Archive | just politics

Economist Fawns Over Mikey Powell

The Economist conducts a brief, but fawning profile of FCC Chair Michael Powell. Their loves stems from the estimation that

“Unusually for a regulator, Mr Powell seems to want, gradually, to write the FCC out of the game. For that, he deserves more respect than Americans usually shower on their benighted government officials.”

All I can say is that I’ve tackled the illogic of this notion, and the double-speak term of “de-regulation” in general, before:

The communications industry is scared of nothing more than a free market. A free market would decimate the local bell monopolies, would kill cable companies, and would decimate the broadcast industry. Every single one of these industries absolutely relies on the federal government to stake out boundaries and territories, allowing only a few to have such prizes as broadcast licenses, while keeping the millions of would-be competitors out. The last thing any commercial FM wants is for the FM band to double or triple in size letting a hundred more competitors onto the airwaves. Man, they need regulation to keep raking in those monopoly profits.

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Real Citizens at the FCC? OK, let’s count 1… er, 1….

The LA Times reports on “Citizens Knocking on FCC’s Door” and actually getting face time with FCC Commissioners “to discuss the arcane rules of national telecommunications policy.”

Just seeing the headline made me think, “Yes, this is the way it oughtta be.” But then reading it raised some suspicions.

The only real citizen the article cites is a self-described housewife who is lobbying the FCC on behalf of mega-telecomm SBC so that her husband won’t lose his job with the company.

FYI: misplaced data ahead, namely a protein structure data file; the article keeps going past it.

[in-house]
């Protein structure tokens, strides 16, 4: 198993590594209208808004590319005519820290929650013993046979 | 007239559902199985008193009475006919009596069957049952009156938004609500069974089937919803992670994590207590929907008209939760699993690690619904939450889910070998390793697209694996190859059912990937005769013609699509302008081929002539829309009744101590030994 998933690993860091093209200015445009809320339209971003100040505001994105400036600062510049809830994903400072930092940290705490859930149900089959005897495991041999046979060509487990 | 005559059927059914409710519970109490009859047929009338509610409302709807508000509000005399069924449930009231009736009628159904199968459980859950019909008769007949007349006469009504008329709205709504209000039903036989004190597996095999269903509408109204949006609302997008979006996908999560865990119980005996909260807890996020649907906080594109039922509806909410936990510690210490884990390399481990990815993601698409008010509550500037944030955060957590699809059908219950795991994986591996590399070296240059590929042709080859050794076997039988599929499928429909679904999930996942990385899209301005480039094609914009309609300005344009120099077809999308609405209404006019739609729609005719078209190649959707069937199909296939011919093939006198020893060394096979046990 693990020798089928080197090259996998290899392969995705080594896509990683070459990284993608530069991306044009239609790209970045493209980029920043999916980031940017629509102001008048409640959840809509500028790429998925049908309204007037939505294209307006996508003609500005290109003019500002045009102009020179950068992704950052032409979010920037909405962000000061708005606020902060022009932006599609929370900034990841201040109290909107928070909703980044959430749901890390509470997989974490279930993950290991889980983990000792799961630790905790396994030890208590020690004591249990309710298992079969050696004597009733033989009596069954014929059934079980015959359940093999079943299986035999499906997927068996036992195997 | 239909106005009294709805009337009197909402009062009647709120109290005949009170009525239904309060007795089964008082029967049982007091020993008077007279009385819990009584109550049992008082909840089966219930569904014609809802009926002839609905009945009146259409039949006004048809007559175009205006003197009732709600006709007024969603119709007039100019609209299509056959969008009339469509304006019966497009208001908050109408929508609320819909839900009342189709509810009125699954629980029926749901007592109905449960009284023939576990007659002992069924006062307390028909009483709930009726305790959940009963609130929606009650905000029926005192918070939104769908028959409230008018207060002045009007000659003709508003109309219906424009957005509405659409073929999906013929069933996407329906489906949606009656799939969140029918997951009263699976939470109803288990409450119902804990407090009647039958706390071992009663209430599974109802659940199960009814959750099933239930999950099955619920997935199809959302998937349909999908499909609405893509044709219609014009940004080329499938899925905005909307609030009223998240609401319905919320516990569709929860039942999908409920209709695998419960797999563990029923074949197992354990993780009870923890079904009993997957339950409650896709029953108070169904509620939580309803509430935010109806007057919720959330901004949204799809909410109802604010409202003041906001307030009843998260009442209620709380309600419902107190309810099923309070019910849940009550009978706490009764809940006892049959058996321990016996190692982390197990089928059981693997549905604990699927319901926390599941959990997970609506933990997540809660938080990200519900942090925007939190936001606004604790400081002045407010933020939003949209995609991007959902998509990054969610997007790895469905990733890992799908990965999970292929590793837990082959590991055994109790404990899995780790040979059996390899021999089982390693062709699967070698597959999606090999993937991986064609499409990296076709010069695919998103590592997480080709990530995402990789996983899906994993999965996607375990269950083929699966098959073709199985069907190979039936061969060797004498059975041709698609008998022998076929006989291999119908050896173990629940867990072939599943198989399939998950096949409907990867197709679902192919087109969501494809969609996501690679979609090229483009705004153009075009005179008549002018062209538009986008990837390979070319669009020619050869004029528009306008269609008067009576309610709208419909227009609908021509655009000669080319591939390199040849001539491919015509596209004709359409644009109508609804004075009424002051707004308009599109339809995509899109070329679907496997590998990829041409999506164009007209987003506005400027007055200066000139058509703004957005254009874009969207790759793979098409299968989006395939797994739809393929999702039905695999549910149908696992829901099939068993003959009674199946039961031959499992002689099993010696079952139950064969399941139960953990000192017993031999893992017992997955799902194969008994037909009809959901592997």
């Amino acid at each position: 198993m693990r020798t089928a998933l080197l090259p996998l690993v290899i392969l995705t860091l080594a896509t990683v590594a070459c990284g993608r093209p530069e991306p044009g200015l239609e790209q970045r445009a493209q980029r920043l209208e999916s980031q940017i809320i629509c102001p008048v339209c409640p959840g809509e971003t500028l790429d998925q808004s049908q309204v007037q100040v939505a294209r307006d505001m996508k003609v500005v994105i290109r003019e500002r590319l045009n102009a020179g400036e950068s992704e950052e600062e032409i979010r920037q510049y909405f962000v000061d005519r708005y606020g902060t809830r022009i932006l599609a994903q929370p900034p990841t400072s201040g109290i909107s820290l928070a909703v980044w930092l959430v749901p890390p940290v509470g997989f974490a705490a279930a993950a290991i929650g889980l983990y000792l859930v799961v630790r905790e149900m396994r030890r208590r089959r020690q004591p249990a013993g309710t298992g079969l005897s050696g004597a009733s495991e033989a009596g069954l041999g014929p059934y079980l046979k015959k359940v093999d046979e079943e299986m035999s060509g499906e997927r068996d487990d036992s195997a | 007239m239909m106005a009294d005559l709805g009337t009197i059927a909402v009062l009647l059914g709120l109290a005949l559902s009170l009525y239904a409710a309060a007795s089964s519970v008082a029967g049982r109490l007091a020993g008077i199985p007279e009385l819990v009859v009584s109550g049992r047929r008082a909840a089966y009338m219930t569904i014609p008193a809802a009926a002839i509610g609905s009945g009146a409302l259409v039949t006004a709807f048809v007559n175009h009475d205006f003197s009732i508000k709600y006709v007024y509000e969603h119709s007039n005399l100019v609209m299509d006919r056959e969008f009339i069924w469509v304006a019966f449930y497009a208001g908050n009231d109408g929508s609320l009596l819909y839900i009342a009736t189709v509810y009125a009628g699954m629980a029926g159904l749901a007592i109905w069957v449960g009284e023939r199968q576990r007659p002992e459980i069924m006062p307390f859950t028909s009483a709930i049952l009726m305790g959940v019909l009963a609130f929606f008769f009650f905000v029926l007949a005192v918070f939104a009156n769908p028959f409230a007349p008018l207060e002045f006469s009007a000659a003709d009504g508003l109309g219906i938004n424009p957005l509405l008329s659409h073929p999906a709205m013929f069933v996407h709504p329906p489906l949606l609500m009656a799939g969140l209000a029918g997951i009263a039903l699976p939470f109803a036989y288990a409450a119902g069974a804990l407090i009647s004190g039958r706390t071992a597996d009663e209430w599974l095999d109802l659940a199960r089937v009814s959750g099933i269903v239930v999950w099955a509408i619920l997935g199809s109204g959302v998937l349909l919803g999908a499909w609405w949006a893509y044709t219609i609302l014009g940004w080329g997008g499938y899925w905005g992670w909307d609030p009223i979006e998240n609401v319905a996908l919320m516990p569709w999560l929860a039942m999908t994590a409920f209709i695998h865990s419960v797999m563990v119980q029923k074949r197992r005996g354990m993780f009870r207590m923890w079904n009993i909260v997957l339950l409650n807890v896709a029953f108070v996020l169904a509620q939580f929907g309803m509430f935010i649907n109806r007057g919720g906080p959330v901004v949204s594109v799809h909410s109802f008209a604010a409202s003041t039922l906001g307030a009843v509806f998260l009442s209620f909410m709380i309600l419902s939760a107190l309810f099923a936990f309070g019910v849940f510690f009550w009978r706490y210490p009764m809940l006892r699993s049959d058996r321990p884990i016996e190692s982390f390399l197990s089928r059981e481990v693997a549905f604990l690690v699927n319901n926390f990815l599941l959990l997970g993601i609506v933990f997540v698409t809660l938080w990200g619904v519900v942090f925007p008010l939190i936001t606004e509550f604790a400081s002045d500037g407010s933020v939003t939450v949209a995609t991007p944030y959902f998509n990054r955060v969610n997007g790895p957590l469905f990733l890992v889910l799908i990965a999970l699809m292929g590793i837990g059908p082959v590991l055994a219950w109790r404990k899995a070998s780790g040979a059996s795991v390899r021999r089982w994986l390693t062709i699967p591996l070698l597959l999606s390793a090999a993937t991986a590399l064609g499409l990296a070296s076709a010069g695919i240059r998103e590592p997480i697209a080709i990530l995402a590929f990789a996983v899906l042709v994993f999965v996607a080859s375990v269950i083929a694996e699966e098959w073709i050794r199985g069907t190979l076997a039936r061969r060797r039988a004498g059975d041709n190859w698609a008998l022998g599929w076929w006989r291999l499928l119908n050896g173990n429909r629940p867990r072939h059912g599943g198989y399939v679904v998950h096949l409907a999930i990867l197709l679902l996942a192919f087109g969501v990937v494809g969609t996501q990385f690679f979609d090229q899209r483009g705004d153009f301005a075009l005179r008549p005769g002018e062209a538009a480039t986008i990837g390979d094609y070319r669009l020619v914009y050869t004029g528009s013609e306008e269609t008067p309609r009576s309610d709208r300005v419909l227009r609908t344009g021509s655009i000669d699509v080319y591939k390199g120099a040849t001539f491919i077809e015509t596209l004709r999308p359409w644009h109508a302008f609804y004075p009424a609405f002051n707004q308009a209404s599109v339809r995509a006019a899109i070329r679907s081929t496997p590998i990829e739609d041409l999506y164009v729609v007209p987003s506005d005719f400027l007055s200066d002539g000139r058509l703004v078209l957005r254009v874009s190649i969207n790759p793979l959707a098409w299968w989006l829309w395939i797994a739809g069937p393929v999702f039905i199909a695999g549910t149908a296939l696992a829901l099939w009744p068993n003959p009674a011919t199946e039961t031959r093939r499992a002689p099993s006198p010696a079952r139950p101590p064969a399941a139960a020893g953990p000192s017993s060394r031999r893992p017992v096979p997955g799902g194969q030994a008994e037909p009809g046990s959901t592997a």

See, her husband might be laid off because those pesky competitors expect SBC to make good on the requirement of the 1996 Telecomm Act that the company open acces to its monopoly-built-and-protected-lines to those competitors. SBC claims it will lose profits and have to lay off workers as a result.

It seems a little disingenuous all around, doesn’t it? Especially to anyone who is unlucky to have SBC as a phone company and see first hand how the bastards have decimated Ameritech and generally botched up customer service and broadband Internet in the name of profit.

Even putting that aside, where are the other citizens getting face time with FCC Commissioners? How many former local radio employees fired by Clear Channel? How many citizens pissed off at losing local news from their Sinclair-owned TV channel in St. Louis? None are cited by this article.

So, here we have a case of a journalist turning one example into a trend. It’s a hook in search of an actual story — a case of “let’s make news that’ll make us all feel better.”

Turning up the cynicism up a notch, Tribune Company, owner of the LA Times, would love for the public to believe that the FCC is listening to citizen’s actual concerns. Especially because Tribune’s been pushing the FCC to charge ahead on its media ownership rules review and to shunt every possible opportunity for public input. A story like this one let’s Tribune claim, “See, you don’t need extended comment deadlines or public forums. The public is getting their licks in to.”

Yeah, when they’re bankrolled by SBC or some other conglomerate (or “a retired SBC manager”).

Now don’t you feel better about the FCC?

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Predicting What the Election Means for Tech and Media

CNet’s Declan McCullagh gives a rundown of what the election results might mean for Tech in the US. Obviously, the biggest difference will be Republican leadership of all committees, which is a mixed bag, since some tech issues don’t break cleanly along party lines. For instance, Democratic Sen. Fritz Hollings of S.C. has been a […]

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Disgusted with Democrats

Nationwide, the Democrats blew it in yesterday’s election. That’s clear to anyone who gives a shit, and is quickly being parroted across the mainstream press this morning. Unfortunately, there’s no evidence to challenge it. Only here in Illinois, after one of the most corrupt state governments in recent memory, were Democrats able to take a […]

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